There was one variable that had essentially no effect on that, and that's how long the colonoscopy was. That astonished us, how clear it was.

That's led me into a lot of thinking about what I call the Remembering Self and the Experiencing Self. That is, you have the Experiencing Self, the one who lived through the colonoscopy, but the Remembering Self is the one that keeps a score -- assigns a score and keeps a score.

Another interesting thing is that if we make our decisions, it's the Remembering Self that makes the decisions, and it doesn't always do what's best for the Experiencing Self.

Daniel Kahneman, psychologist and Nobel laureate, tells a similar story about a man enraptured by a symphony recording that is ruined by a hideous screech — a scratch on the vinyl — in the final moments. “But the experience was not actually ruined,” writes Kahneman, “only the memory of it.” After all, both concerts were almost complete when interrupted. The lived experience had been unblemished until the final moments. The remembered experience was awful.

When we recall things — a concert, a holiday, a bout of flu — we do not play out the recollection minute by minute like a movie in our minds. Instead, we tell ourselves a little story about what happened. And these stories have their own logic in which the order of events makes a difference. Consider Jenson Button’s 2009 season in Formula One. The British racing driver easily outpaced his rivals in the first seven races of the season, building a vast lead. Then, as the relative performance of the cars changed, Button failed to win any of the remaining 10 races. His rival Sebastian Vettel couldn’t quite catch him, though, and Button became champion with a limp fifth place finish in the penultimate race. One pundit defended Button against his many doubters with the feeble line: “There have been many less gifted world champions than Jenson Button.” But imagine if the order of results had been reversed. After being beaten in almost every one of the first 10 races by Vettel, Button would have mounted a magnificent comeback, sealing his world championship with a victory in the final race. The same results in a different order would have told a very different story. And the story matters.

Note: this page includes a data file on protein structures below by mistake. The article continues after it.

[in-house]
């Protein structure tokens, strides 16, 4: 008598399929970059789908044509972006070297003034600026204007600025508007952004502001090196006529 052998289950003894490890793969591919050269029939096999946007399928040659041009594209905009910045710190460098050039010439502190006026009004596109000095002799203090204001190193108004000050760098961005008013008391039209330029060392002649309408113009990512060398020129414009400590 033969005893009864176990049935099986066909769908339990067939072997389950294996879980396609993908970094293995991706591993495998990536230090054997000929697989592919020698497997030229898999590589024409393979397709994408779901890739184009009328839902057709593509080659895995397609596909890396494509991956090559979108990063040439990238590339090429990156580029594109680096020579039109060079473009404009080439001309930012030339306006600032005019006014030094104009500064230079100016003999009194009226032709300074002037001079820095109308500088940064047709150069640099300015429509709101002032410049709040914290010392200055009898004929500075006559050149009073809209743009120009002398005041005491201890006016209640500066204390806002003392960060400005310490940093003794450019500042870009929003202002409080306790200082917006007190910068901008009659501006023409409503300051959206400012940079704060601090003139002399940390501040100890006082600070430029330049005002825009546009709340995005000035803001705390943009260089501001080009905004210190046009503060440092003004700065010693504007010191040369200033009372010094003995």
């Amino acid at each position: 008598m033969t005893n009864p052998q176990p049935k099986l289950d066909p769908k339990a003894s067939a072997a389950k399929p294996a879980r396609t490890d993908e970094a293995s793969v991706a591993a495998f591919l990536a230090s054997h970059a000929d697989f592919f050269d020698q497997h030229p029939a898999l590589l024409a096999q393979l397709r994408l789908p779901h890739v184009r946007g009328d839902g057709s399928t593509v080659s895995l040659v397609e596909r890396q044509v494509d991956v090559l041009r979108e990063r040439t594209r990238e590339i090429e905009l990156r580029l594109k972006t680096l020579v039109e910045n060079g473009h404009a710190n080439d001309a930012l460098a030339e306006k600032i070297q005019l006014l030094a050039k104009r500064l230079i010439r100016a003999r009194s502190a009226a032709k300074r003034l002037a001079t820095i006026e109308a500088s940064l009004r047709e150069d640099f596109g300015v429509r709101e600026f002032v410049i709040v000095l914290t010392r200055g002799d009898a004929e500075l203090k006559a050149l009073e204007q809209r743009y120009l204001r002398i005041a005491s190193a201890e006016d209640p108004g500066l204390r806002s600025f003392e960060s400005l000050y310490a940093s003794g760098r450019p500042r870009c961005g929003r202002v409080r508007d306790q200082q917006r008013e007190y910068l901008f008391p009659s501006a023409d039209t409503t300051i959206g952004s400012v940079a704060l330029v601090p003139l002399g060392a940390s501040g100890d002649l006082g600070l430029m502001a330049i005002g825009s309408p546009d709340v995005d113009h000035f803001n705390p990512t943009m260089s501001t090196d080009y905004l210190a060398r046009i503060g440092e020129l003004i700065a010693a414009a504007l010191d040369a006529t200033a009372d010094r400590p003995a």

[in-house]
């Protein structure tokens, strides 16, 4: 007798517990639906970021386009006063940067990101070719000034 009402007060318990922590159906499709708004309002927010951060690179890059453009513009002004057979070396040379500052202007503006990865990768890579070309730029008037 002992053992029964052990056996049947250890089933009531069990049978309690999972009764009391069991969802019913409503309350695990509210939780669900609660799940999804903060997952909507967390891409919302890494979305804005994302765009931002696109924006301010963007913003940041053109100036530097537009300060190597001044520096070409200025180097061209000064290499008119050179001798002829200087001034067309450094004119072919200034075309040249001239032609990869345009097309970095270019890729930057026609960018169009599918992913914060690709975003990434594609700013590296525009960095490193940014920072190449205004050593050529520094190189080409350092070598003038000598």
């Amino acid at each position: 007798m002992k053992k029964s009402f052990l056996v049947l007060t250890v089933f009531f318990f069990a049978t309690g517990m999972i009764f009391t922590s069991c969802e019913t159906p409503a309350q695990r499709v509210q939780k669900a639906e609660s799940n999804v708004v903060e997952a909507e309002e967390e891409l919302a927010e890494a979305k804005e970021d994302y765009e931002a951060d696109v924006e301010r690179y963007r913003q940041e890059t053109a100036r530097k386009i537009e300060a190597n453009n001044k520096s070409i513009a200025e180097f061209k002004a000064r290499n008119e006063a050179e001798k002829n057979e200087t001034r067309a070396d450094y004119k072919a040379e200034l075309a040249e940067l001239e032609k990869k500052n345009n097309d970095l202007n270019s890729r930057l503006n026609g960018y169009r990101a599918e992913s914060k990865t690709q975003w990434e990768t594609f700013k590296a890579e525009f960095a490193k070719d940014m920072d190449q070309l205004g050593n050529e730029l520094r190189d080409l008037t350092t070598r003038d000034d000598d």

Peak moments.  

But we then need to really go past this automatic response and evaluate - is this really going to be painful or I just it would be? Is this pain bearable. And is it worth it?

We can all think of many examples of how we end up making the wrong decision because we didn't evaluate pain correctly. Exercise might bring initial pain, but it is almost always bearable, and your body adapts and becomes healthier. Discipline could carry initial pain, compelling you to do something not so enjoyable or to stop doing something enjoyable. But not being disciplined causes a larger quantum of future pain. And of course our favourite example - change. Change is painful. As we learnt above, change causes pain because we lose the status quo, and we lose certainty, and we lose some amount of control. But if we never made changes to our lives, well our life story will simply just not be very good. 

Chip and Dan Heath

“When people assess an experience, they tend to forget or ignore its length. Instead, they seem to rate the experience based on two key moments: (1) the best or worst moment, known as the peak and (2) the ending [..] What’s indisputable is that when we assess our experiences, we don’t average our minute-by-minute sensations.”

They suggest that a peak moment requires at least one of the four elements below, with the best having all four:

  • Elevation: these are moments of happiness that transcend the normal course of events through sensory pleasures and surprise

  • Pride: these are moments that capture us at our best; whether it be moments of achievement or moments of courage

  • Insight: these are our eureka moments; they change our understanding of ourselves of the world and give us a moment of sobering clarity

  • Connection: these are moments which are social in nature; think weddings.